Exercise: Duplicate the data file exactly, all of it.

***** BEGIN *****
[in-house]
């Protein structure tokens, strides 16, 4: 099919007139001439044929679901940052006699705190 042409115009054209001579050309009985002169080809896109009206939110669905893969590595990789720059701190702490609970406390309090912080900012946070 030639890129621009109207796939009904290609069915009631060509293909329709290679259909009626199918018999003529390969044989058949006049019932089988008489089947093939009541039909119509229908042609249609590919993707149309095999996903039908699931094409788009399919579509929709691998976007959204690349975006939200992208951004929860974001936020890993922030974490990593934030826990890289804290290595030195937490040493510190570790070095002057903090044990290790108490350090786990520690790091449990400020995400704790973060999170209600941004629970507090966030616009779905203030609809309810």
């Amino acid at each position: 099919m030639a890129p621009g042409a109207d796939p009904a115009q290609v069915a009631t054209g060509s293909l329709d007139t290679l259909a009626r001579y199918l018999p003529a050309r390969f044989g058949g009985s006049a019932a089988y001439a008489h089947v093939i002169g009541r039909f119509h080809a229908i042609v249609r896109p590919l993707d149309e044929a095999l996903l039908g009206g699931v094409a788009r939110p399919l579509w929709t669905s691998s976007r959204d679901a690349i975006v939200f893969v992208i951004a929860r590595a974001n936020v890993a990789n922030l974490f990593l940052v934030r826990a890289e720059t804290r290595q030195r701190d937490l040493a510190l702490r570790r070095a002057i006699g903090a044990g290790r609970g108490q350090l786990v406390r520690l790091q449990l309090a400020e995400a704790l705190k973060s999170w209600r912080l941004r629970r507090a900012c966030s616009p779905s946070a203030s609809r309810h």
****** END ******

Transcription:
[in-house]
């Protein structure tokens, strides 16, 4: 099919007139001439044929679901940052006699705190 042409115009054209001579050309009985002169080809896109009206939110669905893969590595990789720059701190702490609970406390309090912080900012946070 030639890129621009109207796939009904290609069915009631060509293909329709290679259909009626199918018999003529390969044989058949006049019932089988008489089947093939009541039909119509229908042609249609590919993707149309095999996903039908699931094409788009399919579509929709691998976007959204690349975006939200992208951004929860974001936020890993922030974490990593934030826990890289804290290595030195937490040493510190570790070095002057903090044990290790108490350090786990520690790091449990400020995400704790973060999170209600941004629970507090966030616009779905203030609809309810």
């Amino acid at each position: 099919m030639a890129p621009g042409a109207d796939p009904a115009q290609v069915a009631t054209g060509s293909l329709d007139t290679l259909a009626r001579y199918l018999p003529a050309r390969f044989g058949g009985s006049a019932a089988y001439a008489h089947v093939i002169g009541r039909f119509h080809a229908i042609v249609r896109p590919l993707d149309e044929a095999l996903l039908g009206g699931v094409a788009r939110p399919l579509w929709t669905s691998s976007r959204d679901a690349i975006v939200f893969v992208i951004a929860r590595a974001n936020v890993a990789n922030l974490f990593l940052v934030r826990a890289e720059t804290r290595q030195r701190d937490l040493a510190l702490r570790r070095a002057i006699g903090a044990g290790r609970g108490q350090l786990v406390r520690l790091q449990l309090a400020e995400a704790l705190k973060s999170w209600r912080l941004r629970r507090a900012c966030s616009p779905s946070a203030s609809r309810h």